Armed with over 25 years of management and consulting experience, Hank Grimmick has been helping organisations worldwide to incorporate business excellence into the fabric of their business. His consulting firm, Grimmick Consulting Services, has an enviable clientele, which includes The Boeing Company, Dolby Laboratories, Pacific Bells, Solar Turbines and US Robotics. Mr Grimmick has been a senior Malcolm Baldrige examiner for 13 years now and has helped many organisations in their implementation of business excellence.
His association with the Tata Group is rather new, but he has already acquired a deep understanding of the Group's quality initiative: the Tata Business Excellence Model. For TBEM 2005, Mr Grimmick assessed three high-performing Tata companies: Tata Motors — CVBU, The Tinplate Company of India (TCIL) and Tata Steel.
Soft spoken and full of humility, Mr Grimmick comes across as being much younger than he actually is. In his leisure, he likes playing golf and restoring antique watches. He has taken a liking to India and has learnt two Hindi words — chalo and chaat. On his second trip to India, (he wore one of his newer watches, belonging to the sixties) to take a senior leadership programme and visit Tata Steel, he spoke to Shubha Madhukar on excellence, the Tata companies he has assessed and his passions in life. Excerpts of the interview:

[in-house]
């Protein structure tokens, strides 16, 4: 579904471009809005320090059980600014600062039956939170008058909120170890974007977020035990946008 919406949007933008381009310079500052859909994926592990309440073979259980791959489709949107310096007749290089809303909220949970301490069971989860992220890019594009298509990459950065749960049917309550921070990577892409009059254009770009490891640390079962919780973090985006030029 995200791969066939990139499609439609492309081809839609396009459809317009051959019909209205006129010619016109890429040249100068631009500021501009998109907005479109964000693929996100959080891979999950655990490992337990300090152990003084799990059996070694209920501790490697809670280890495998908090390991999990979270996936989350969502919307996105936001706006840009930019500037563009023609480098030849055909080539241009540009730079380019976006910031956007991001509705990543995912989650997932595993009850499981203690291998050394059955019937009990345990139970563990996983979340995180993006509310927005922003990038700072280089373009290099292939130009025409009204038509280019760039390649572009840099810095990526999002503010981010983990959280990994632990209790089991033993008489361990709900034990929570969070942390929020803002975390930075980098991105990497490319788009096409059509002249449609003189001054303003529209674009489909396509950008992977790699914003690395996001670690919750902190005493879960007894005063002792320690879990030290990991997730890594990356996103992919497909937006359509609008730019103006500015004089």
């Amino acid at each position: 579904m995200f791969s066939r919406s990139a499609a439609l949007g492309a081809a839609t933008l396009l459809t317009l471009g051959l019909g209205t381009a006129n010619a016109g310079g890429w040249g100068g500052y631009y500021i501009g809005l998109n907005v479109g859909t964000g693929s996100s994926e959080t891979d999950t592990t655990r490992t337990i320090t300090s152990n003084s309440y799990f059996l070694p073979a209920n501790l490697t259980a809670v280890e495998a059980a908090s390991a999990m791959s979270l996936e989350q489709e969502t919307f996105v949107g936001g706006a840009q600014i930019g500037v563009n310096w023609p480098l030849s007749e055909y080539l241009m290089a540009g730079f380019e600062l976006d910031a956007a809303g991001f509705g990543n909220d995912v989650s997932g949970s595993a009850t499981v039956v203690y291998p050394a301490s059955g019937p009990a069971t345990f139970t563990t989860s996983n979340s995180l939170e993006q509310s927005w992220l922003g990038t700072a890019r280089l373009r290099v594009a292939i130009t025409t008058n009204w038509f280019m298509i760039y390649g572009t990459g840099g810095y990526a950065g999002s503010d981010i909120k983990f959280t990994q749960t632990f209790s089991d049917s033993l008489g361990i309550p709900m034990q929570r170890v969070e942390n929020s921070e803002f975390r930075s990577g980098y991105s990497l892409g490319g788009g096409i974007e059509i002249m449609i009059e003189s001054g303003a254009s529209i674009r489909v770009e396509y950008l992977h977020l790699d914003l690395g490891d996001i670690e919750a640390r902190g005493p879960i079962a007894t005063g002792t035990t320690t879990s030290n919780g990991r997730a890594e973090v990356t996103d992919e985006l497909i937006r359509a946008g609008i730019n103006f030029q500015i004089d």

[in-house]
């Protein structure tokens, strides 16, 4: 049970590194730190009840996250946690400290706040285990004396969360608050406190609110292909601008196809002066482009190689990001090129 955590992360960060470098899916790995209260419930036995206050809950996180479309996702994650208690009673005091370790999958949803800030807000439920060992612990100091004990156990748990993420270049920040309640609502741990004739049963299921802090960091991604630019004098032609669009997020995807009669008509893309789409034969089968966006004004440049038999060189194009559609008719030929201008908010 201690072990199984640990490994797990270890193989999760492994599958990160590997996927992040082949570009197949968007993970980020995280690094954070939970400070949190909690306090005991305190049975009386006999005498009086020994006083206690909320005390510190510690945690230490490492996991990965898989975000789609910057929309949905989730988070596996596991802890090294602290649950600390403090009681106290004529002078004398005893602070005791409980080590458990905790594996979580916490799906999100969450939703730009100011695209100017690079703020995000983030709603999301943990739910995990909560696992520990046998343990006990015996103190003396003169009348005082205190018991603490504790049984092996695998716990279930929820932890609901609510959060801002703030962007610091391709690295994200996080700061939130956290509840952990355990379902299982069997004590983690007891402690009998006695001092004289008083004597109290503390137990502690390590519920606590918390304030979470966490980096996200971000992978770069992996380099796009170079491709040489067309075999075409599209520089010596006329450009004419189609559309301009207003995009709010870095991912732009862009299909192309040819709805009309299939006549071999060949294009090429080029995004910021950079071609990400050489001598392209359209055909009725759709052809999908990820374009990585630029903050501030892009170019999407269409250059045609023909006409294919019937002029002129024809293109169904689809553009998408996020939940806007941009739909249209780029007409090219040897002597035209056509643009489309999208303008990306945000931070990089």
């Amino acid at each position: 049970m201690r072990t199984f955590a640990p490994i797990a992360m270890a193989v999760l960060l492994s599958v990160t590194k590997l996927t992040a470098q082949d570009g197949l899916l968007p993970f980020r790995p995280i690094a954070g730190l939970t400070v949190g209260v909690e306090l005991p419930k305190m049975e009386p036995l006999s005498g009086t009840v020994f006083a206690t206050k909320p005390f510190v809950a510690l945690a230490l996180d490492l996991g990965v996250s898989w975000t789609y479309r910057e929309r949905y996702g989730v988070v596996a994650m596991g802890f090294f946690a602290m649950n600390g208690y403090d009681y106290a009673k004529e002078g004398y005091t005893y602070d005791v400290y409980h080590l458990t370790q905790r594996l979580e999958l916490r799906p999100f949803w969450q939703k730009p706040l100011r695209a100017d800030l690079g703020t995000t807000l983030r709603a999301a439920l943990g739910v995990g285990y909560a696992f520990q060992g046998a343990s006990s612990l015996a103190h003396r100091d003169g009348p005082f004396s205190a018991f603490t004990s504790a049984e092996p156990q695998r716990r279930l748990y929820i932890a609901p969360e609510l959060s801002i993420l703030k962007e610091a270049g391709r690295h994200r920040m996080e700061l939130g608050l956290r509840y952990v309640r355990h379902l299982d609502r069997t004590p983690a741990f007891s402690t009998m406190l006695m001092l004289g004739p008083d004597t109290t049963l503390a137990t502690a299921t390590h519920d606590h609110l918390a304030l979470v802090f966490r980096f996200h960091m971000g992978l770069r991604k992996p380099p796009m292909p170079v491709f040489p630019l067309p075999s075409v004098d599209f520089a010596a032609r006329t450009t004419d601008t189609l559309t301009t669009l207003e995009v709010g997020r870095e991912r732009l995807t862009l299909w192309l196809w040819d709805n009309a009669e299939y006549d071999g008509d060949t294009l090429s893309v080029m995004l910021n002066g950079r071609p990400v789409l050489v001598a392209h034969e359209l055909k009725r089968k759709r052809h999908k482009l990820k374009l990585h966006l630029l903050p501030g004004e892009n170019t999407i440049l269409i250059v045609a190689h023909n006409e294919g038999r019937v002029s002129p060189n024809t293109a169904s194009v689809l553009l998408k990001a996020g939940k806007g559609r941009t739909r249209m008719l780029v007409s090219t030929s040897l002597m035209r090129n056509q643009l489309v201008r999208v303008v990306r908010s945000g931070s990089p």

What was your first experience of assessing a Tata company in June-July 2005?
We visited the Pune and Thane operations, touring their entire facility. We visited two different dealers and got to see their perspective of the Tatas. Both were friendly and outgoing. But one dealer was much more sophisticated, technological and, to my thinking, much more representative of the Tata image. As part of the feedback to the company, we explained that the dealer in the customer's eye is Tata. The learning is that if you want to be even more successful, your dealers need to represent you the way you think they should represent you.
You have assessed companies in India and abroad. What is the major difference you see in companies in India and abroad?
The other difference I see is a hunger to learn. In the US, there is a tendency to be self-sufficient. There is a tendency to believe that we know all the answers. One of the other strengths here is the humility to accept that they don't know everything and they are willing to seek input from external consultants and from businesses which provide services, such as the balanced scorecard that CVBU uses. They are willing to benchmark and learn from other organisations. I see that as a significant strength.